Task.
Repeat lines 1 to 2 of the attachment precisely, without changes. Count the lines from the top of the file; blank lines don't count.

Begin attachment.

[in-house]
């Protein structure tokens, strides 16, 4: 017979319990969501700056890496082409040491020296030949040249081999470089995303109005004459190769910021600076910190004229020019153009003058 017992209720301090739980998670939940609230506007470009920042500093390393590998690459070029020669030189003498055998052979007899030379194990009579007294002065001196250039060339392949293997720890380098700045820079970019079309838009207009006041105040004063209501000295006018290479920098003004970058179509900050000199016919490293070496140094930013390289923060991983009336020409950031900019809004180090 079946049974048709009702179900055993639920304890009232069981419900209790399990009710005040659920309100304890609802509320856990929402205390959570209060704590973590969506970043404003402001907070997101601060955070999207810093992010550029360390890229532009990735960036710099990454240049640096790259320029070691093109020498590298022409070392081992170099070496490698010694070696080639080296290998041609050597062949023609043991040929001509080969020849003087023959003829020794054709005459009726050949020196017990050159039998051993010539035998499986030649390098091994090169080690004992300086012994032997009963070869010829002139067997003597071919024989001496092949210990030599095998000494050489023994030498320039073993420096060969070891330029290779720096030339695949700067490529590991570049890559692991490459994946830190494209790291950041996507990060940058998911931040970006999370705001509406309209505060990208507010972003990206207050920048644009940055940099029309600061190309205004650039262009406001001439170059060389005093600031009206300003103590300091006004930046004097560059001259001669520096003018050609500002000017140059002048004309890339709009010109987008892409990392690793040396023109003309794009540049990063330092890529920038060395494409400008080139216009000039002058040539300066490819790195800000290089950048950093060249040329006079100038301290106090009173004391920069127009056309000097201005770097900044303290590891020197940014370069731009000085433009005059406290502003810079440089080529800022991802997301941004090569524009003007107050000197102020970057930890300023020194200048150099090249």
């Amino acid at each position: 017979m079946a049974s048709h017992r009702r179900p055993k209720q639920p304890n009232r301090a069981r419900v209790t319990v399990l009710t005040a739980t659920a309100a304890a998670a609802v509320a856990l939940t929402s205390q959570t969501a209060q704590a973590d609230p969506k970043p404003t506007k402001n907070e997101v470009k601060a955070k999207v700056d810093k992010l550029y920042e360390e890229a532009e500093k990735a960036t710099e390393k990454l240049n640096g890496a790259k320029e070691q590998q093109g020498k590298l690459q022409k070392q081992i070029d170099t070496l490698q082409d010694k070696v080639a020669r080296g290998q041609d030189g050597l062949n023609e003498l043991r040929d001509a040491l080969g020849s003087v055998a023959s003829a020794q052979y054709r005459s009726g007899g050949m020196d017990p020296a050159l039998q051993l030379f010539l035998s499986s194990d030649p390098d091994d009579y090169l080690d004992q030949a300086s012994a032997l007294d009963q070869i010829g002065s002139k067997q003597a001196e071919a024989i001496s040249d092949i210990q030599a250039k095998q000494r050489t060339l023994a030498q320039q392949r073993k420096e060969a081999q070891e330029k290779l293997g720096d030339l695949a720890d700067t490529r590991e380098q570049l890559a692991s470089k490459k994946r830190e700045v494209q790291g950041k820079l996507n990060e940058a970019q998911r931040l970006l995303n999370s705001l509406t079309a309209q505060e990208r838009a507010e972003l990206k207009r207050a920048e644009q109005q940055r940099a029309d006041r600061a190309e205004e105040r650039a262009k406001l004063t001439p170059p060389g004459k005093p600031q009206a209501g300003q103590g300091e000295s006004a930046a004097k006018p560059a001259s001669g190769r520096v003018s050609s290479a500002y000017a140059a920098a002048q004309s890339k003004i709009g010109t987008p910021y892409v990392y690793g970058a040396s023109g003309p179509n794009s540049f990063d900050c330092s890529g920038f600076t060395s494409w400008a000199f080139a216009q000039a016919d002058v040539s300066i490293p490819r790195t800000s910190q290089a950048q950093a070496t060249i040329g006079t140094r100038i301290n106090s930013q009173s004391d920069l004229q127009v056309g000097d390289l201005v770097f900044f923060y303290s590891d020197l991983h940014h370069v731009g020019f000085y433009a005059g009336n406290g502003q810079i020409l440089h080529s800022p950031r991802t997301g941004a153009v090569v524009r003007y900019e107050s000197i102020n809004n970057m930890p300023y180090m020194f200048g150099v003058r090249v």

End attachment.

[in-house]
């Protein structure tokens, strides 16, 4: 017979319990969501700056890496082409040491020296030949040249081999470089995303109005004459190769910021600076910190004229020019153009003058 017992209720301090739980998670939940609230506007470009920042500093390393590998690459070029020669030189003498055998052979007899030379194990009579007294002065001196250039060339392949293997720890380098700045820079970019079309838009207009006041105040004063209501000295006018290479920098003004970058179509900050000199016919490293070496140094930013390289923060991983009336020409950031900019809004180090 079946049974048709009702179900055993639920304890009232069981419900209790399990009710005040659920309100304890609802509320856990929402205390959570209060704590973590969506970043404003402001907070997101601060955070999207810093992010550029360390890229532009990735960036710099990454240049640096790259320029070691093109020498590298022409070392081992170099070496490698010694070696080639080296290998041609050597062949023609043991040929001509080969020849003087023959003829020794054709005459009726050949020196017990050159039998051993010539035998499986030649390098091994090169080690004992300086012994032997009963070869010829002139067997003597071919024989001496092949210990030599095998000494050489023994030498320039073993420096060969070891330029290779720096030339695949700067490529590991570049890559692991490459994946830190494209790291950041996507990060940058998911931040970006999370705001509406309209505060990208507010972003990206207050920048644009940055940099029309600061190309205004650039262009406001001439170059060389005093600031009206300003103590300091006004930046004097560059001259001669520096003018050609500002000017140059002048004309890339709009010109987008892409990392690793040396023109003309794009540049990063330092890529920038060395494409400008080139216009000039002058040539300066490819790195800000290089950048950093060249040329006079100038301290106090009173004391920069127009056309000097201005770097900044303290590891020197940014370069731009000085433009005059406290502003810079440089080529800022991802997301941004090569524009003007107050000197102020970057930890300023020194200048150099090249």